As pharmaceutical companies and the federal government race to find a coronavirus vaccine, one Austin company is running clinical trials to see if the contenders have what it takes.
Benchmark Research is recruiting volunteers for four coronavirus vaccine trials—and preparing for more than a dozen more in the next few months—across five different cities, including more than 8,300 in Austin alone.
"We're just trying to find the vaccine as quickly as we possibly can," CEO Mark Lacy told Austonia.
But there are some challenges, including the warp speed of these trials and finding enough volunteers to participate.
A speeded-up process
The approval process for a vaccine is typically four to five years, Lacy said. But the coronavirus trials aren't typical.
"This is an extraordinarily speeded-up process," Lacy said.
Benchmark handles vaccine trials in the second and third stages—once they've already been tested on animals and are considered safe for humans. The goal of these later stages is to test for efficacy.
To do this, Benchmark recruits volunteers who meet the necessary criteria. In the case of the coronavirus trials, the company is largely focused on enrolling high-risk populations: essential workers, minority groups, individuals over 65 and those with chronic health conditions.
The government-funded trials are also focused on regions "heavily in surge," Lacy said.
Eligible volunteers will be enrolled in the coronavirus studies, which generally require a one- to two-year commitment, with regular in-person checkups and some other requirements.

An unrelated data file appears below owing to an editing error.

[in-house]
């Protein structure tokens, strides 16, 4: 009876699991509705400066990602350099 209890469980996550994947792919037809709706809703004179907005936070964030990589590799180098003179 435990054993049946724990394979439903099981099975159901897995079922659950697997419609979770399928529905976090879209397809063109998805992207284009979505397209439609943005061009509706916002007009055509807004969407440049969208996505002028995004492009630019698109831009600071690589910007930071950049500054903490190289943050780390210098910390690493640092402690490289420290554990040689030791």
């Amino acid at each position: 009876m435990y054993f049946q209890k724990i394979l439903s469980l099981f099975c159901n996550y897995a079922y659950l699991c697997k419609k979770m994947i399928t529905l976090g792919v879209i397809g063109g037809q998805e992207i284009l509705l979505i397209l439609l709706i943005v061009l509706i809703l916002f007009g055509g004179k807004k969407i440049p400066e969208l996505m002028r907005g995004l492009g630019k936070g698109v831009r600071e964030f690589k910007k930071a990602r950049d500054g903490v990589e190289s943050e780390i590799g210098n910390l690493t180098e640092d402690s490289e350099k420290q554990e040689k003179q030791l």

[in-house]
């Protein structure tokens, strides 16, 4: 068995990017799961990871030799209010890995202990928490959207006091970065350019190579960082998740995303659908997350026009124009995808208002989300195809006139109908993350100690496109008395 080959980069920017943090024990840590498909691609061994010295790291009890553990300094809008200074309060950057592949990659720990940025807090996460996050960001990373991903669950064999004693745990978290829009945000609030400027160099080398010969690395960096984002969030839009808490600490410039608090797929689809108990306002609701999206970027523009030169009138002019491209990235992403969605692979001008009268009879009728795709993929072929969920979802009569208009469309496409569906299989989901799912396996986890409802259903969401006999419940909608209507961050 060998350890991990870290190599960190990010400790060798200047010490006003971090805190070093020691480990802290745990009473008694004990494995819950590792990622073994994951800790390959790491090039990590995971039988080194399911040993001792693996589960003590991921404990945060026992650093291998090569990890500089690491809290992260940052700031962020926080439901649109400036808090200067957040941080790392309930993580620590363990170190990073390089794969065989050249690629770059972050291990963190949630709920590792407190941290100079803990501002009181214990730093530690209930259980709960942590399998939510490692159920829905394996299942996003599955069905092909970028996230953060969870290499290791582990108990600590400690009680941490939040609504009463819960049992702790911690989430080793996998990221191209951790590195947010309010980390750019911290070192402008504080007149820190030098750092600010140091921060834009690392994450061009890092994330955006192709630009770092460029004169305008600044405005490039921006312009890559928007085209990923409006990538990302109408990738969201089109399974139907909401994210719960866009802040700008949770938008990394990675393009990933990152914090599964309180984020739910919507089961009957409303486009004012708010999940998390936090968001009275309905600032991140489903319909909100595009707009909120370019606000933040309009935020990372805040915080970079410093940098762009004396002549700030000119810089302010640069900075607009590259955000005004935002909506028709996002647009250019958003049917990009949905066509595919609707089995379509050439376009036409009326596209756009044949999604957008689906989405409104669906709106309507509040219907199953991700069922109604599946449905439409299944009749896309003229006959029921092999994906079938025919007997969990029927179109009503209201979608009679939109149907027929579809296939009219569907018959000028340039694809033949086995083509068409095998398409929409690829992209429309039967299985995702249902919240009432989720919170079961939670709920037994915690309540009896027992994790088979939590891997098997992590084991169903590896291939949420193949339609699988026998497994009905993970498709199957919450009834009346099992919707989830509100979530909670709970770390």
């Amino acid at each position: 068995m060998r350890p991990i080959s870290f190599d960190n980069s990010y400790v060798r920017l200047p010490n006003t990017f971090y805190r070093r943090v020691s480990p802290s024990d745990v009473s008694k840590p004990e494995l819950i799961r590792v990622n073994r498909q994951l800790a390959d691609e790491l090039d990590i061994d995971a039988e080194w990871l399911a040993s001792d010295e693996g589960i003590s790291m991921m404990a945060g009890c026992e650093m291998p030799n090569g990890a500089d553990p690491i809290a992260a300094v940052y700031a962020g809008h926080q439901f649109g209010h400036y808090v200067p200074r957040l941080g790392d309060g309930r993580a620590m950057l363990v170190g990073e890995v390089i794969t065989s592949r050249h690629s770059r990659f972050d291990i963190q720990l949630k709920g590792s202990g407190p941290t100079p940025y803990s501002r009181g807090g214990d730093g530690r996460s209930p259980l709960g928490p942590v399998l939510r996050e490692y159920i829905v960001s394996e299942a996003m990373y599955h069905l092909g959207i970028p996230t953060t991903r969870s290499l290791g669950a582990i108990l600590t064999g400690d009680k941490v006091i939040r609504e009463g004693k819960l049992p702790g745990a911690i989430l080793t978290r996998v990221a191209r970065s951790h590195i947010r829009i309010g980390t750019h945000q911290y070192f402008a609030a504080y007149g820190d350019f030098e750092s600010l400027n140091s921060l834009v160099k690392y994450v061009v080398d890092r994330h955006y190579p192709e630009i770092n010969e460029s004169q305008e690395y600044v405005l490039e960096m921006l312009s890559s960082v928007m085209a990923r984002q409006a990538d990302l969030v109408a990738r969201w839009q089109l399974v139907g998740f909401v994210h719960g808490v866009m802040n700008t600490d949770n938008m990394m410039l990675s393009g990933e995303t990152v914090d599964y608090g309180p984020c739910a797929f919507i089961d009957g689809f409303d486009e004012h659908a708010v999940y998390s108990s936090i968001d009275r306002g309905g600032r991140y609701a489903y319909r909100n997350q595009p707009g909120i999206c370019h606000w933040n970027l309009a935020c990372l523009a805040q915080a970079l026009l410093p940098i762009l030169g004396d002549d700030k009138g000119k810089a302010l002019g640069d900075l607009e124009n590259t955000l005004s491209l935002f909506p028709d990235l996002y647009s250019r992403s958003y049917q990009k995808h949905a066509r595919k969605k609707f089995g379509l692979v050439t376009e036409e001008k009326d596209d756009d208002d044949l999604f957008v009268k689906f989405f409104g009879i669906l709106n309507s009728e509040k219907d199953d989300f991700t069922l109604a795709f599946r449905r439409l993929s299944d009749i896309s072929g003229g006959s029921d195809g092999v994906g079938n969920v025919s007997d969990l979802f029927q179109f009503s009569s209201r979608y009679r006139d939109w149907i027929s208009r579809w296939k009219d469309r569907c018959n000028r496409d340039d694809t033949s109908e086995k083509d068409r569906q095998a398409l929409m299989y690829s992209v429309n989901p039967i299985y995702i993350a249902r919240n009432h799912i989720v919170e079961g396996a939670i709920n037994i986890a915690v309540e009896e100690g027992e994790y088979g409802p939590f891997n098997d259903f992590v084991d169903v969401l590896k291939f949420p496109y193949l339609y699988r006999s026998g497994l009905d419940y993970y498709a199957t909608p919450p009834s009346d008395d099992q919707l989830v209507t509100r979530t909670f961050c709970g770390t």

One of the vaccines Benchmark is helping to study is from the Boston-based biotech firm Moderna.
The company, in partnership with researchers from the National Institutes of Health, developed a potential vaccine and produced it for human trials in record time—66 days after scientists sequenced the viral genome.
The first trial began in early March, and early results were published on Tuesday. Dr. Anthony Fauci, director of the National Institute of Allergy and Infectious Disease, told Bloomberg the Moderna vaccine data is "really quite promising."
The vaccine trial entered its final phase this month, with Benchmark studying whether it prevents symptomatic COVID-19 among volunteers.
At the current dose, the company is on track to deliver around 500 million doses a year by 2021, according to a June 11 press release.
While every stage of vaccine development has been rushed, finding volunteers to test it on takes time.
Over the last 15 years, Benchmark has worked with more than 28,000 trial participants and studied vaccines for everything from anthrax to the Zika virus. But these coronavirus studies have been different.
"It's a bigger challenge than anyone would expect, because while there is a great interest in finding and being able to be one of the first ones with a cure, there's also a tremendous amount of fear," Lacy said.
Volunteers have many reasons to participate, including altruism, but they are also compensated for their time—usually between $1,000 and $1,500.
Money is what drew Katlyn Hahn, a 32-year-old Cedar Park resident, to participate in a Benchmark trial studying an Ebola vaccine in 2015.
Initially, Hahn had some reservations. "But I felt more at ease when they let me know that I wasn't the very first guinea pig," she said.
Once enrolled, Hahn attended appointments every week or two, where a doctor would draw blood and review her diary, where she recorded her vitals and any side effects. Each time, she would walk out with almost $200.
"I would say that I was happy to help because I felt fulfilled that I was doing something to help my fellow man," she said. "And also—I think that I got the placebo."
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Officials are asking certain residents in Bastrop State Park to evacuate as crews work to put out a “very active fire” that is currently 0% contained.
The Texas A&M Forest Service has responded to help local fire departments with the Rolling Pines Fire at 100 Park Road 1A, which is consuming 300 acres. Residents of Pine Hill Drive, Pine Tree Loop, Linda Lane and Lisa Lane are being asked to evacuate.
Today’s Bastrop Rolling Pines Fire is burning along Power Plant Road towards Lake Bastrop South Shore. pic.twitter.com/YCvJkIAg1u
— BastropCntyTexas OEM (@BastropCntyOEM) January 18, 2022